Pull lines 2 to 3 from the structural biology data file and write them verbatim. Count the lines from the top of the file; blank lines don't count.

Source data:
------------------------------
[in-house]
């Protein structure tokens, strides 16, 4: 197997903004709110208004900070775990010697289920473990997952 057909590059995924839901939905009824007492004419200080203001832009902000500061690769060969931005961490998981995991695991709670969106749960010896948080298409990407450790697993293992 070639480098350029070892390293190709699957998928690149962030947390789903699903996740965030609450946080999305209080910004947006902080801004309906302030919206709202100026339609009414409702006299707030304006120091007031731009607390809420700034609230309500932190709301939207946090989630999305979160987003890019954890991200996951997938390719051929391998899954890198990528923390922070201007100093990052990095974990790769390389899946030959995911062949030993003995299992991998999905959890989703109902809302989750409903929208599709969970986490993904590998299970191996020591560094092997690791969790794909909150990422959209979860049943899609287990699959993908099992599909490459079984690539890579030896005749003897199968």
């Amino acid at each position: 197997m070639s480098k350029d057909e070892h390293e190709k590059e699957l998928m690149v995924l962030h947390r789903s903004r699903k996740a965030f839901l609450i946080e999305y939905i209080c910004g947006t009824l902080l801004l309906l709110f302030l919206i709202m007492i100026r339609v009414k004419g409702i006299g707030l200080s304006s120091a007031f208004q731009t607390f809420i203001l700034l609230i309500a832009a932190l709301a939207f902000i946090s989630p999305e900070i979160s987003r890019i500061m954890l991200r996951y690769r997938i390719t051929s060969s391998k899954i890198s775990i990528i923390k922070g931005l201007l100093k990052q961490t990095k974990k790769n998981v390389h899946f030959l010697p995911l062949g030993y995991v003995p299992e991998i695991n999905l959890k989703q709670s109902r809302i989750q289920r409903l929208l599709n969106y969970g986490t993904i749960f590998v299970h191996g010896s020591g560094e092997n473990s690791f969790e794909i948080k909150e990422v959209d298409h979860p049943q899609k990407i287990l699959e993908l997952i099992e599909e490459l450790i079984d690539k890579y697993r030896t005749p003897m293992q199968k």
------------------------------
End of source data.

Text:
């Protein structure tokens, strides 16, 4: 197997903004709110208004900070775990010697289920473990997952 057909590059995924839901939905009824007492004419200080203001832009902000500061690769060969931005961490998981995991695991709670969106749960010896948080298409990407450790697993293992 070639480098350029070892390293190709699957998928690149962030947390789903699903996740965030609450946080999305209080910004947006902080801004309906302030919206709202100026339609009414409702006299707030304006120091007031731009607390809420700034609230309500932190709301939207946090989630999305979160987003890019954890991200996951997938390719051929391998899954890198990528923390922070201007100093990052990095974990790769390389899946030959995911062949030993003995299992991998999905959890989703109902809302989750409903929208599709969970986490993904590998299970191996020591560094092997690791969790794909909150990422959209979860049943899609287990699959993908099992599909490459079984690539890579030896005749003897199968």
């Amino acid at each position: 197997m070639s480098k350029d057909e070892h390293e190709k590059e699957l998928m690149v995924l962030h947390r789903s903004r699903k996740a965030f839901l609450i946080e999305y939905i209080c910004g947006t009824l902080l801004l309906l709110f302030l919206i709202m007492i100026r339609v009414k004419g409702i006299g707030l200080s304006s120091a007031f208004q731009t607390f809420i203001l700034l609230i309500a832009a932190l709301a939207f902000i946090s989630p999305e900070i979160s987003r890019i500061m954890l991200r996951y690769r997938i390719t051929s060969s391998k899954i890198s775990i990528i923390k922070g931005l201007l100093k990052q961490t990095k974990k790769n998981v390389h899946f030959l010697p995911l062949g030993y995991v003995p299992e991998i695991n999905l959890k989703q709670s109902r809302i989750q289920r409903l929208l599709n969106y969970g986490t993904i749960f590998v299970h191996g010896s020591g560094e092997n473990s690791f969790e794909i948080k909150e990422v959209d298409h979860p049943q899609k990407i287990l699959e993908l997952i099992e599909e490459l450790i079984d690539k890579y697993r030896t005749p003897m293992q199968k």